December 1, 2014

As Advent gets underway, here are a few resources to help you enter the season.

Arts and Faith: Advent

Arts & Faith: Advent invites you to explore sacred art inspired by the Sunday Scripture readings. Enjoy the weekly video commentary and related Ignatian contemplations.

Vinita Wright offers an online retreat with the theme, “Simply Advent.” Join her Mondays, Wednesdays, and Fridays at Days of Deepening Friendship.

If you’re looking for an Advent calendar, check out this online version that directs you to a different reflection each day during the season. A Spanish Advent calendar is also available.

Pray-as-You-Go and Sacred Space are collaborating to bring you a retreat called, “All the Generations.”

May your Advent be blessed.


November 28, 2014

Week of Gratitude

Americans celebrate Thanksgiving today. Take a few moments before the feast to contemplate the true gifts we’re celebrating this day. Be inspired by some of the words shared during the Week of Gratitude, hosted by Paul Brian Campbell, SJ, at his blog, People for Others.

For the old, creaky wood floors and the chipped paint; for the plaster falling from the ceiling and the hissing radiators; for the neighbors who never smile and the ones that always do; for the many flights of stairs and the warm light from thrift-store lamps …I’m grateful for an apartment that feels like home.

Kerry Weber

I’m grateful for less, however little of less I’ve achieved. After years of contemplative prayer, I can’t tell if I’ve made any “progress.” I notice, however, that I’m saying a bit less these days, especially when I’m tempted to impress someone with a witty remark, light teasing, or something else that might be seen as impressive. I hold my tongue and almost immediately I realize that my remark would have just complicated the situation, leading to more chatter and useless agitation that the world really doesn’t need.

Richard Cole

I continue to find new things along the Ignatian path. This year it was the writing of St. Peter Faber. He wrote, “Everywhere there is good to be done, everywhere there is something to be planted and harvested. For we are indebted to all men in every condition and in every place.”

Jim Manney


November 27, 2014

This close to Thanksgiving, the word “pilgrim” has one meaning for Americans. But we’re all pilgrims in life, as St. Ignatius knew. In this video, Fr. John Murphy, SJ, articulates our pilgrim goal: “The goal is happiness. The goal is knowledge of Jesus. The goal is knowledge of the self.”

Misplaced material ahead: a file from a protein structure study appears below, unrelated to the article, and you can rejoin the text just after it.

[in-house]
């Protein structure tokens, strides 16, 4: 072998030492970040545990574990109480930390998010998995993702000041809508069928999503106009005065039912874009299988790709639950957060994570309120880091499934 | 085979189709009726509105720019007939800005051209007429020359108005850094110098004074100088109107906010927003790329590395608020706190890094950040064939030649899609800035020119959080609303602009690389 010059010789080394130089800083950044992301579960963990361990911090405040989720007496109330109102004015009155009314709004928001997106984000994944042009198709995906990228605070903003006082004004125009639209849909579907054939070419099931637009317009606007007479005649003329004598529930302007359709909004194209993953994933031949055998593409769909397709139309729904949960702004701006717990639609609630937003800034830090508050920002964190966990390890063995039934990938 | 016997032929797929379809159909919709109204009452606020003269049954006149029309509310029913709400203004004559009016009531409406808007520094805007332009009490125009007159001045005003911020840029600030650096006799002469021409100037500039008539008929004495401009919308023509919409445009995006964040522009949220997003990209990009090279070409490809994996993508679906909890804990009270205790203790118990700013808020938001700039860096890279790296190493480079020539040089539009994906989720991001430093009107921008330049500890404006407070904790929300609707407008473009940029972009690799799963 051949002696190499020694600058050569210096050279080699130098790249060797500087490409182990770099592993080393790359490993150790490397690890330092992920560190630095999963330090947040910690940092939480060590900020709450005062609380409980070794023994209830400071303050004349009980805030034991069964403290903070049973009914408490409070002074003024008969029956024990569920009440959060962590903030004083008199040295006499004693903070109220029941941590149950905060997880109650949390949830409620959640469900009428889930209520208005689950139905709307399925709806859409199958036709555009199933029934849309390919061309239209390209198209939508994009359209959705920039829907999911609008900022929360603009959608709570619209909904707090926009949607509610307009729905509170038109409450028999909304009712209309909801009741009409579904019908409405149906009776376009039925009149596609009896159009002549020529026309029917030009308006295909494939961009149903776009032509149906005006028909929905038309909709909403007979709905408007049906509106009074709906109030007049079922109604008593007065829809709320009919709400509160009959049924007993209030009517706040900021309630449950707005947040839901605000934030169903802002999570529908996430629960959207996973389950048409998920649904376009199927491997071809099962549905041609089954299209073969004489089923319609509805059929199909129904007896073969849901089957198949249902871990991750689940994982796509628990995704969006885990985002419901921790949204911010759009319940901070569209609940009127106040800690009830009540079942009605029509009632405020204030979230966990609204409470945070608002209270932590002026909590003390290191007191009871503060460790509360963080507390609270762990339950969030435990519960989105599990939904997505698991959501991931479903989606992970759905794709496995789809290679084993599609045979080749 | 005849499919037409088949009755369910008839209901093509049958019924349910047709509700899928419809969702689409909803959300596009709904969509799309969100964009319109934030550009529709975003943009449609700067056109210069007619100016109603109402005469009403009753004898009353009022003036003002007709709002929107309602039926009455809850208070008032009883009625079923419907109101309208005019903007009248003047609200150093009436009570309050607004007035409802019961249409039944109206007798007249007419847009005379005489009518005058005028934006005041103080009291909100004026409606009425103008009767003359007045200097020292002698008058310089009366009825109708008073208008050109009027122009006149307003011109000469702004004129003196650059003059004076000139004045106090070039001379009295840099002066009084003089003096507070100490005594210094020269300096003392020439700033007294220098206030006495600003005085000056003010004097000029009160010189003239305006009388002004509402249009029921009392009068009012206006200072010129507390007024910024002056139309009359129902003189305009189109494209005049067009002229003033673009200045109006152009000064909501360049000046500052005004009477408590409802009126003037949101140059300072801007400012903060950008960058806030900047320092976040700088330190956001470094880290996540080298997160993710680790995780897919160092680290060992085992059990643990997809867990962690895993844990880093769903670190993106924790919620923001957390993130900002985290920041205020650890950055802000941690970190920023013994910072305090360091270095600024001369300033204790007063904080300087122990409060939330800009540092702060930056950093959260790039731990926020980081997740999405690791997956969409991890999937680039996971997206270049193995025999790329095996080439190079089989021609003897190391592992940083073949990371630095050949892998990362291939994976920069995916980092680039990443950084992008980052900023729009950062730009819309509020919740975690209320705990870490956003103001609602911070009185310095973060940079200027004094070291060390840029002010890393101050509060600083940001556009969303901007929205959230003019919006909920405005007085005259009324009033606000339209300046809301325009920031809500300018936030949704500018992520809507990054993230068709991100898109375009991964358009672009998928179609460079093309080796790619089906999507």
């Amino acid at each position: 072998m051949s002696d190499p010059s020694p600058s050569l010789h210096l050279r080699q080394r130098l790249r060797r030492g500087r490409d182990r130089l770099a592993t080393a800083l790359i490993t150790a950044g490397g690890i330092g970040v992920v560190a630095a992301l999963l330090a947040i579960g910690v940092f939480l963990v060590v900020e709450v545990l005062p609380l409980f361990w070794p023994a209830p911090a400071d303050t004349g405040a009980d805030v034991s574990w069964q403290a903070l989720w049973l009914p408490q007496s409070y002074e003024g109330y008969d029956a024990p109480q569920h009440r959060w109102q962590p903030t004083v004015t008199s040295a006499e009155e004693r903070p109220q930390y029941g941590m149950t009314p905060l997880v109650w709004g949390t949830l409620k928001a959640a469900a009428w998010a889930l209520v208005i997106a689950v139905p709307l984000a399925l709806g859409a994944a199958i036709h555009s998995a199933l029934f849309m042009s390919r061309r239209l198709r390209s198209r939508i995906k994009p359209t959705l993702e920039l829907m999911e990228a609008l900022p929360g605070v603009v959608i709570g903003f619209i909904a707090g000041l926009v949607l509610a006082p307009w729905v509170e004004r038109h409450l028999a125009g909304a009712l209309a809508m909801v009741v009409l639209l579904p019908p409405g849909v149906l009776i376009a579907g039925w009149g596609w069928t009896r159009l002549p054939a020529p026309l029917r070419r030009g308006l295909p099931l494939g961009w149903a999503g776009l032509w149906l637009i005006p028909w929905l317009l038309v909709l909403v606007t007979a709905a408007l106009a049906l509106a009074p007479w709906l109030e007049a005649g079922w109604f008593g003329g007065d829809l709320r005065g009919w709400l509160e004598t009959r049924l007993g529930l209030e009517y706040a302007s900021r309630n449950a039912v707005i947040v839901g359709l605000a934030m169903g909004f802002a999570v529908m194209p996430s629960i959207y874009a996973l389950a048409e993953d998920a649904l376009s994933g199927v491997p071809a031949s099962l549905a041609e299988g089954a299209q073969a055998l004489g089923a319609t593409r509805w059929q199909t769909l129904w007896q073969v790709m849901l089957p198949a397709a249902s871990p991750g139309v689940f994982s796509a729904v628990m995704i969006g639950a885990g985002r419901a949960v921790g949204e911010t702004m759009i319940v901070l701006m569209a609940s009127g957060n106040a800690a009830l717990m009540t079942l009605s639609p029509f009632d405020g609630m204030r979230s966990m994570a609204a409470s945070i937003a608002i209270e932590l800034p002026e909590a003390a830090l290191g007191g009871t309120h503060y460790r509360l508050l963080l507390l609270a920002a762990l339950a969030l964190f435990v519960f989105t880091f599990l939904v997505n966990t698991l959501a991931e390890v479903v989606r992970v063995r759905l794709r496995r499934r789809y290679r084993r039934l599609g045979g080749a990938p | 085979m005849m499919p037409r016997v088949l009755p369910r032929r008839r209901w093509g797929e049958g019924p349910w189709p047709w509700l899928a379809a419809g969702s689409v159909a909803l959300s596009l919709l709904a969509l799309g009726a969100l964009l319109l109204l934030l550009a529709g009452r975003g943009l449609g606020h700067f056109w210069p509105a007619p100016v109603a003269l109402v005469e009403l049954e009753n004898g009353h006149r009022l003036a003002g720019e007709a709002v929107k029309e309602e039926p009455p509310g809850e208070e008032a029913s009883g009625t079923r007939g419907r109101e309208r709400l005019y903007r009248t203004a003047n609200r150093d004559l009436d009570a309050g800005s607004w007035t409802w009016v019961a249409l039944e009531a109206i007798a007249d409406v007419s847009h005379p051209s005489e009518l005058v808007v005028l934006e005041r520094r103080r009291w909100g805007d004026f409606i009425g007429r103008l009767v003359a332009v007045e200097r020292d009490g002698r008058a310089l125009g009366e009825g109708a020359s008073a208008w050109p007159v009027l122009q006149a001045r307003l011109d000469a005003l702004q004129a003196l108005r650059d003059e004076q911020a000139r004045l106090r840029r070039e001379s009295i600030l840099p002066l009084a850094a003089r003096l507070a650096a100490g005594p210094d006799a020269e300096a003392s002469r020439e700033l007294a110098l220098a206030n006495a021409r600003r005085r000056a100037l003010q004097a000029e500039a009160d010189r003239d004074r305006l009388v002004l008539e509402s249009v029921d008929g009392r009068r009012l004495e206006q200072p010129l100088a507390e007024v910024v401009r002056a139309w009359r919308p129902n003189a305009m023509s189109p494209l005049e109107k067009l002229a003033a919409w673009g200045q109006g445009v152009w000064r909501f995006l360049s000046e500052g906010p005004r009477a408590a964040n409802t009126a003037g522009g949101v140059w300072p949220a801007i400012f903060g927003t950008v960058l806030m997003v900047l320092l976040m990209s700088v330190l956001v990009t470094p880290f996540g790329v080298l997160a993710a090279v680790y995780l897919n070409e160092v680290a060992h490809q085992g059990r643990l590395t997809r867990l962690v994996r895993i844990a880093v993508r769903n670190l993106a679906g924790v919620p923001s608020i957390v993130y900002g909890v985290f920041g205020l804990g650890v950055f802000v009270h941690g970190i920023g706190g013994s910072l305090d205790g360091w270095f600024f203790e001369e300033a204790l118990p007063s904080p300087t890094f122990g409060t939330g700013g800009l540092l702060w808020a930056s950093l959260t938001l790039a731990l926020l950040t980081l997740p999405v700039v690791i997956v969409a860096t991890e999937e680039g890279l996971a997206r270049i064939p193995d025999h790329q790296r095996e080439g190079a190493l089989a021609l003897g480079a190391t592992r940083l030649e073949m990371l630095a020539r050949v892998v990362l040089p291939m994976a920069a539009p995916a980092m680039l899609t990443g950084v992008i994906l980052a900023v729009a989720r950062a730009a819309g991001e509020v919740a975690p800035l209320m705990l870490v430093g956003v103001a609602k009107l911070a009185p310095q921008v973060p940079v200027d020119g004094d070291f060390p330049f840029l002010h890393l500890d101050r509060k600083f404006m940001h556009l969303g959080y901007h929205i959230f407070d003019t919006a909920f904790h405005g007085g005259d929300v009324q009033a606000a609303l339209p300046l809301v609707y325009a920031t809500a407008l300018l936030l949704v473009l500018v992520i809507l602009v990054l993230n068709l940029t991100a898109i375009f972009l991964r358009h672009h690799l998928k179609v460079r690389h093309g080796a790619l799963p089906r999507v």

If you’re receiving this via e-mail, click through to watch the video Pilgrims.


November 26, 2014

Arts & Faith: Advent - Exploring sacred art during a season of hopeEach week of Advent, we’ll provide an Ignatian prayer for you, inspired by a video from Arts & Faith: Advent.

The video and prayer for the First Week of Advent, Cycle B, is based on Mark 13:33–37.

“Therefore, keep awake—for you do not know when the master of the house will come, in the evening, or at midnight, or at cockcrow, or at dawn.”

—Mark 13:35


As we begin this time of quiet prayer, I invite you to find a comfortable place to sit with your back straight and your legs planted on the ground. Allow yourself to notice your breathing as you breathe normally. Breathe in. Breathe out.

Take a few moments and close your eyes, preparing yourself to listen to what God may be saying to you during this prayer. As you sit with your eyes closed, use these or similar words: “Here I am, Lord. Here I am.” When you are ready, open your eyes and pray.

Inviting in the Visitor

Imagine you are sitting in a small room in a house that is surrounded by farmland and woods. You have come here to seek the quiet and calm. The busy life of work, family, and the city have made you feel anxious and unfocused. You know you need something; you need some time to let your mind be quiet and your heart open. Quiet and open—those words sound so peaceful and desirable but unreachable. The room is simple: a bed, a desk, and a wooden chair. The walls are bare. You’ve brought books to read and a journal to write in, but you can’t seem to do anything but sit on the chair and absorb the silence, even as you feel restless.

As you sit in the silence, you hear a faint sound like a knock on the door. Your heart races, Who knows I’m here? I need to be alone, you think. The knocking becomes louder. As much as you want to stay in the room, something moves you to go to the door. The knock comes again, but it’s a soft knock. As you approach the door, you see a light streaming under it. “Hello. Can I help you?” you say without opening the door. A soft voice says, “It’s me. I’ve been looking for you.” Something deep inside you stirs, but you are confused. “Who are you? Do I know you?” you say. “Yes. But we have not talked in a long time. I’ve missed you,” he says. You open the door.